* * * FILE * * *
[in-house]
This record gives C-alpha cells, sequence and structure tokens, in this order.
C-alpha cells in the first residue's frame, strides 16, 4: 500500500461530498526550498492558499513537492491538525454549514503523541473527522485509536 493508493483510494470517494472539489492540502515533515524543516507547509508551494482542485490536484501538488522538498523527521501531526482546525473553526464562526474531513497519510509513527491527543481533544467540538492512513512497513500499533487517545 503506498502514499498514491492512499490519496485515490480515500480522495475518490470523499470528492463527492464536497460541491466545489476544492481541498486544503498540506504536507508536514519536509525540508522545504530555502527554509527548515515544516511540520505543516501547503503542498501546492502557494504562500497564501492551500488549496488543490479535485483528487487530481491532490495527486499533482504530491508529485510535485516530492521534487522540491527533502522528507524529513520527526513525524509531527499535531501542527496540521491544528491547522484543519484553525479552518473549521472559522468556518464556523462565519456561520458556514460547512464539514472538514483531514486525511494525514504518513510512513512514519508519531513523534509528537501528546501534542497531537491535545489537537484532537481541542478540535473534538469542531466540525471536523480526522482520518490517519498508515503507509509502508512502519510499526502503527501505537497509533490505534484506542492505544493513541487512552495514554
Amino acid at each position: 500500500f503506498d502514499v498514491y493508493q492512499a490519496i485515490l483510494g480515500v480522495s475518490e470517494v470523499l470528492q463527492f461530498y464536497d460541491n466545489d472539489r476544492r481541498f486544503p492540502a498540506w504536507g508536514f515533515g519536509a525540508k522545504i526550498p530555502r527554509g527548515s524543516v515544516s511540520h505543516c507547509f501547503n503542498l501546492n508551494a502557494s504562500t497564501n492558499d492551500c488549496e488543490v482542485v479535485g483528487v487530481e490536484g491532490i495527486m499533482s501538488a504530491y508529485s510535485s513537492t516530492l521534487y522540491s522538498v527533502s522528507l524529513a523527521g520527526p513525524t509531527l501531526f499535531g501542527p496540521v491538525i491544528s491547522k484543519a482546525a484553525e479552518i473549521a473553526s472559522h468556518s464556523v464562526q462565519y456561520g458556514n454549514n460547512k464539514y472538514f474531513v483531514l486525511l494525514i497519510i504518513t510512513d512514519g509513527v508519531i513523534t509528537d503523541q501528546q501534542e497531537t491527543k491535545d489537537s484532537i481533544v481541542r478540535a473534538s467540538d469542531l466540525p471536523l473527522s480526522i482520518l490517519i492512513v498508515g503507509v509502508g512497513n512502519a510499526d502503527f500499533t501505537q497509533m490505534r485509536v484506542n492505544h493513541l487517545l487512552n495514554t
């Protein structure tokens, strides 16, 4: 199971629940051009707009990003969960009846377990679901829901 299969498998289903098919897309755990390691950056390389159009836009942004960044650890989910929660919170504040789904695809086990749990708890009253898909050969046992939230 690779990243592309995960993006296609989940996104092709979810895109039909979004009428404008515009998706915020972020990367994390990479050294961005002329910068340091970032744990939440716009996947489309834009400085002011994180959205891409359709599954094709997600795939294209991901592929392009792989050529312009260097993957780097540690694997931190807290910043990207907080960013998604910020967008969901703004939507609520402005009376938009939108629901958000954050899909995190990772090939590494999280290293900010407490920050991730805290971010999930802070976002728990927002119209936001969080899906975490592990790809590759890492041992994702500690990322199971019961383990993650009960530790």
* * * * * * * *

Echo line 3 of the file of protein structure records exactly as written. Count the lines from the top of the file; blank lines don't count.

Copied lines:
C-alpha cells in the first residue's frame, strides 16, 4: 500500500461530498526550498492558499513537492491538525454549514503523541473527522485509536 493508493483510494470517494472539489492540502515533515524543516507547509508551494482542485490536484501538488522538498523527521501531526482546525473553526464562526474531513497519510509513527491527543481533544467540538492512513512497513500499533487517545 503506498502514499498514491492512499490519496485515490480515500480522495475518490470523499470528492463527492464536497460541491466545489476544492481541498486544503498540506504536507508536514519536509525540508522545504530555502527554509527548515515544516511540520505543516501547503503542498501546492502557494504562500497564501492551500488549496488543490479535485483528487487530481491532490495527486499533482504530491508529485510535485516530492521534487522540491527533502522528507524529513520527526513525524509531527499535531501542527496540521491544528491547522484543519484553525479552518473549521472559522468556518464556523462565519456561520458556514460547512464539514472538514483531514486525511494525514504518513510512513512514519508519531513523534509528537501528546501534542497531537491535545489537537484532537481541542478540535473534538469542531466540525471536523480526522482520518490517519498508515503507509509502508512502519510499526502503527501505537497509533490505534484506542492505544493513541487512552495514554